Formula One plans a new goal: Expanding the Sport’s Supporter Base and Providing More Depth.
According to a report by Newzoo, the global eSports market was predicted to grow to a value of $1.1 billion in 2020, with approximately $820 million of that total coming from media rights and sponsorships.
Although there is no direct correlation with Formula One, it does indicate that the ever-growing audience base that competitive gaming attracts has the power to aid F1’s resurgence.
As a result, this has proved indirectly beneficial to the single-seater racing sport as it has provided an alternative method for the sport’s up-and-coming talents to interact with new and existing fans.
“FERRARI SF90 / Charles Leclerc / MCO / S” (CC BY-SA 2.0) by Renzopaso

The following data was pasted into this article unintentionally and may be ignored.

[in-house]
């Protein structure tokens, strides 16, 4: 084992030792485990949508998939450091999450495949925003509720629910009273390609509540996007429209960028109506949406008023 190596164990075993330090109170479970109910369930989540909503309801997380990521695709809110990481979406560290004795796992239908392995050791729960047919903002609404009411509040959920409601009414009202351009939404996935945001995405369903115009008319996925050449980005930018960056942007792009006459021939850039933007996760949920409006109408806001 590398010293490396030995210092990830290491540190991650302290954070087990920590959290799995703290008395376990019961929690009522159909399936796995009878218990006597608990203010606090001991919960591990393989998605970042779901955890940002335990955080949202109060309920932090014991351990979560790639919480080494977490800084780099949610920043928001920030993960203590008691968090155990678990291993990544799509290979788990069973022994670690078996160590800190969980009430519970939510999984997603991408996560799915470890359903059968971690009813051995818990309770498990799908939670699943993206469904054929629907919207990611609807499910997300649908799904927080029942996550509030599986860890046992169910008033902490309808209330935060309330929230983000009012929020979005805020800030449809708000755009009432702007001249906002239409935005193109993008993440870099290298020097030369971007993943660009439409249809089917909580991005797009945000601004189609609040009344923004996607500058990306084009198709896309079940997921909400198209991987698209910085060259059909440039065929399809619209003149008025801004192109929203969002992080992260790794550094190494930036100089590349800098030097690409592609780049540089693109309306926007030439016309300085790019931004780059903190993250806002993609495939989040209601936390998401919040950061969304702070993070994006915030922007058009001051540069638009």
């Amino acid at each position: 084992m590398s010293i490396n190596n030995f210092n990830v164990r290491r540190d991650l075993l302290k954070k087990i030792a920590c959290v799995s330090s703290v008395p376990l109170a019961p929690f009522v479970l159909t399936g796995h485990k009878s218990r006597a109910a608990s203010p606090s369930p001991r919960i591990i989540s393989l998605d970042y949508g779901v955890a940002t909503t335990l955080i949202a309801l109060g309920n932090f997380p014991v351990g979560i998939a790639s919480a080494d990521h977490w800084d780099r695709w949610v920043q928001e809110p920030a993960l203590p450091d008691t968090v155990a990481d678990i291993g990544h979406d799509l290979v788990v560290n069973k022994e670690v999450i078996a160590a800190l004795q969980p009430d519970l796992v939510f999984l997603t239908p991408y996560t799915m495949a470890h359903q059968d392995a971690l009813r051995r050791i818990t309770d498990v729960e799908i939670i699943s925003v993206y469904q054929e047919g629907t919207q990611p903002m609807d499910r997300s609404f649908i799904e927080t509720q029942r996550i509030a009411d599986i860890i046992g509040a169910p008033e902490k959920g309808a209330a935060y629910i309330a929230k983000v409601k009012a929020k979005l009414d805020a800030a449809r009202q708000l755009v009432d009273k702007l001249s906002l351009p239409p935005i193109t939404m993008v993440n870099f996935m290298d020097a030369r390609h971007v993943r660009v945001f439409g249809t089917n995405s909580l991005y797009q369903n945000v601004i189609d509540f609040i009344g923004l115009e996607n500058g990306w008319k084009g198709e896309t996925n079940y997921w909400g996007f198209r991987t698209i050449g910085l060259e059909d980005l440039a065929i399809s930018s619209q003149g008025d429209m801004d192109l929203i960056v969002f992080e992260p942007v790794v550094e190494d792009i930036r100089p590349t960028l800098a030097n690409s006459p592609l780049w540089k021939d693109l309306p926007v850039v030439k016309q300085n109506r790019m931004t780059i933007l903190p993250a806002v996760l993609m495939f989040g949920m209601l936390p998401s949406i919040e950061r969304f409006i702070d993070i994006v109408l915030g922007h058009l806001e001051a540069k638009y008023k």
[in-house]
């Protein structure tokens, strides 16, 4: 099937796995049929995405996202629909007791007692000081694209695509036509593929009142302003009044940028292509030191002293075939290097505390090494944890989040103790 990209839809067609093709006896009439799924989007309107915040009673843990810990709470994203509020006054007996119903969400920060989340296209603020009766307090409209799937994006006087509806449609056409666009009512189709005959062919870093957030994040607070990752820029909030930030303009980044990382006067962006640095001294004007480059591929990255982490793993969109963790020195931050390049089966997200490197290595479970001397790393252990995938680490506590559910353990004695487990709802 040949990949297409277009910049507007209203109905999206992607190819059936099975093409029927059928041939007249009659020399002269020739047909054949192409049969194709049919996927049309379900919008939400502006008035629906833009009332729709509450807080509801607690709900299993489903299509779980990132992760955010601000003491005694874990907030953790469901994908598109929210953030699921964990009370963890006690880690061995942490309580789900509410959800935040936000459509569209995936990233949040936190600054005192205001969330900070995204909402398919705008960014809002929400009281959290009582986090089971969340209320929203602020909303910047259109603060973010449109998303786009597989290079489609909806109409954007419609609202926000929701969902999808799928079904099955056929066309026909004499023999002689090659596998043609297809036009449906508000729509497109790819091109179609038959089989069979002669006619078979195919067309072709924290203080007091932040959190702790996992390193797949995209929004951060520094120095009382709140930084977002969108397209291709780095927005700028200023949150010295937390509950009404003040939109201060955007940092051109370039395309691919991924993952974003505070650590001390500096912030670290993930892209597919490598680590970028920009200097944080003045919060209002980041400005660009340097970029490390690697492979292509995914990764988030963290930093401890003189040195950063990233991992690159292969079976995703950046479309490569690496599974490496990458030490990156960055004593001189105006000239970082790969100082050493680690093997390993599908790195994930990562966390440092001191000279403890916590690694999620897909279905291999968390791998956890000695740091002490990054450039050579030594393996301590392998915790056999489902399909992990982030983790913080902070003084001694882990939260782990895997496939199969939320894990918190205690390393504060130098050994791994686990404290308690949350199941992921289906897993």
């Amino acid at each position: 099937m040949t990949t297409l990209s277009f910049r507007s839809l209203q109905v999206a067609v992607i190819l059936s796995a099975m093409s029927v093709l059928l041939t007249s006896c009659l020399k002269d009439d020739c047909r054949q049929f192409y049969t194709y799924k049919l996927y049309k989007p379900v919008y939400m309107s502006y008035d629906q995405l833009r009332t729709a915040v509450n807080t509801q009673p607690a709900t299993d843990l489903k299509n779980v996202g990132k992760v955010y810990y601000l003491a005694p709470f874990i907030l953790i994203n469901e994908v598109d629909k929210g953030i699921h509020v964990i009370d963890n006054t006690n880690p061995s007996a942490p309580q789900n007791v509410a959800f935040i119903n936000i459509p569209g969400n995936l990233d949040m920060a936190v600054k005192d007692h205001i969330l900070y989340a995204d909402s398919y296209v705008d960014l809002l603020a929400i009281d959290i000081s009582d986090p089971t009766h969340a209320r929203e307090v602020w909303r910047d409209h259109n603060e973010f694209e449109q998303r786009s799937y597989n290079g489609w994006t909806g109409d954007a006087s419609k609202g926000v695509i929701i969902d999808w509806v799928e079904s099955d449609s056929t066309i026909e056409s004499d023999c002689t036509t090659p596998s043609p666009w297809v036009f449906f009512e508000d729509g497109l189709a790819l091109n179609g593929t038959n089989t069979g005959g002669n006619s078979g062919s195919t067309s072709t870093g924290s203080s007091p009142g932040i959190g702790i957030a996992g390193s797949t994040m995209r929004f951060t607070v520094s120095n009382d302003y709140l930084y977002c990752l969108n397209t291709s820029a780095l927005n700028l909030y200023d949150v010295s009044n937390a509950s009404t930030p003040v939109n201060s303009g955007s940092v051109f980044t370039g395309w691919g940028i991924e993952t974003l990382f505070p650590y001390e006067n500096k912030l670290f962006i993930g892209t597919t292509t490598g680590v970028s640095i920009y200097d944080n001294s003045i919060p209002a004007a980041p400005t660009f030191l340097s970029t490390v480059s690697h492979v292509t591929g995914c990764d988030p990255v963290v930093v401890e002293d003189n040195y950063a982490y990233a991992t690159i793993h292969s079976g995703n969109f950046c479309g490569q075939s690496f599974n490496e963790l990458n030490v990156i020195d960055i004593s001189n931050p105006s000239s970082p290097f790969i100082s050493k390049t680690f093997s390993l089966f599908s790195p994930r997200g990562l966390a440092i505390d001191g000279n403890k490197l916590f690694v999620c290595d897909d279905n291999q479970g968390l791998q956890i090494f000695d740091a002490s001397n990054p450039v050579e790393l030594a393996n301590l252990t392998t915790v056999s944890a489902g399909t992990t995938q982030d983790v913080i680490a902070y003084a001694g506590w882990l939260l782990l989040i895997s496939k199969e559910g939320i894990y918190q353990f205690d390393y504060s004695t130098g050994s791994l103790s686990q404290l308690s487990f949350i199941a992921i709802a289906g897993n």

Furthermore, following the rise of digitalization and the technical abilities of streaming platforms, such as Twitch, it has enabled the sport’s spectators to gain a unique insight into the relationships between drivers.
Given that many of F1’s eSports participants spent much of their teenage lives racing against each other, several of them will have developed relationships that aren’t broadcast by the mainstream media throughout a race weekend. For example, even when the season resumes, Leclerc and Norris are still hopeful of continuing their passion for gaming, with the two reportedly working on a schedule.
Scope to Continuing Benefiting F1
Ultimately, at the time of writing, F1 is undoubtedly benefiting from the emergence, confidence, and characterful nature of youth. Some of the paddock’s most talented drivers are at the forefront of expanding the sport’s pre-existing mainstream audience through exploring the potential of contemporary platforms.
As a result, there is nothing to suggest that eSports and F1 can’t continue benefitting each other in the coming years.